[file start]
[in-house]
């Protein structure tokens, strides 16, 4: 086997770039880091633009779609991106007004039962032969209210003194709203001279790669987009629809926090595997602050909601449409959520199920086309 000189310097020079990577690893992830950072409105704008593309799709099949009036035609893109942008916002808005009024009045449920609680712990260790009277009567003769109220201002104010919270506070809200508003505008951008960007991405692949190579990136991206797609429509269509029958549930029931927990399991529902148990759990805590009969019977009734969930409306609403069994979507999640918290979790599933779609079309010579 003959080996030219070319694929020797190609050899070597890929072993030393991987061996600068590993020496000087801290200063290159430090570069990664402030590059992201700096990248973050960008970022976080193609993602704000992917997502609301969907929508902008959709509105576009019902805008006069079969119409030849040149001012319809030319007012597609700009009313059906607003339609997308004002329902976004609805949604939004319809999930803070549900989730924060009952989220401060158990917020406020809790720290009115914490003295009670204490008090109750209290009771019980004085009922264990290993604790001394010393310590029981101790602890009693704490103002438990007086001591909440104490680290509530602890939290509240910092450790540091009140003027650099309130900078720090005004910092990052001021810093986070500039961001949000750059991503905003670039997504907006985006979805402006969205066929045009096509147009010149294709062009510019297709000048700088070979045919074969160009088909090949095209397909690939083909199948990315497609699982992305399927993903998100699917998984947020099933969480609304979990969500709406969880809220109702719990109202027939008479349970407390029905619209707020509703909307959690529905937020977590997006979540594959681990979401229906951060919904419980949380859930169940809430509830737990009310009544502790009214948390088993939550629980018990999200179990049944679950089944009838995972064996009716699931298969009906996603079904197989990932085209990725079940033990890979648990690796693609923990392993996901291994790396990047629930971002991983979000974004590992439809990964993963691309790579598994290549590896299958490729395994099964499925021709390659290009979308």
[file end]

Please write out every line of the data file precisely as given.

[in-house]
């Protein structure tokens, strides 16, 4: 086997770039880091633009779609991106007004039962032969209210003194709203001279790669987009629809926090595997602050909601449409959520199920086309 000189310097020079990577690893992830950072409105704008593309799709099949009036035609893109942008916002808005009024009045449920609680712990260790009277009567003769109220201002104010919270506070809200508003505008951008960007991405692949190579990136991206797609429509269509029958549930029931927990399991529902148990759990805590009969019977009734969930409306609403069994979507999640918290979790599933779609079309010579 003959080996030219070319694929020797190609050899070597890929072993030393991987061996600068590993020496000087801290200063290159430090570069990664402030590059992201700096990248973050960008970022976080193609993602704000992917997502609301969907929508902008959709509105576009019902805008006069079969119409030849040149001012319809030319007012597609700009009313059906607003339609997308004002329902976004609805949604939004319809999930803070549900989730924060009952989220401060158990917020406020809790720290009115914490003295009670204490008090109750209290009771019980004085009922264990290993604790001394010393310590029981101790602890009693704490103002438990007086001591909440104490680290509530602890939290509240910092450790540091009140003027650099309130900078720090005004910092990052001021810093986070500039961001949000750059991503905003670039997504907006985006979805402006969205066929045009096509147009010149294709062009510019297709000048700088070979045919074969160009088909090949095209397909690939083909199948990315497609699982992305399927993903998100699917998984947020099933969480609304979990969500709406969880809220109702719990109202027939008479349970407390029905619209707020509703909307959690529905937020977590997006979540594959681990979401229906951060919904419980949380859930169940809430509830737990009310009544502790009214948390088993939550629980018990999200179990049944679950089944009838995972064996009716699931298969009906996603079904197989990932085209990725079940033990890979648990690796693609923990392993996901291994790396990047629930971002991983979000974004590992439809990964993963691309790579598994290549590896299958490729395994099964499925021709390659290009979308």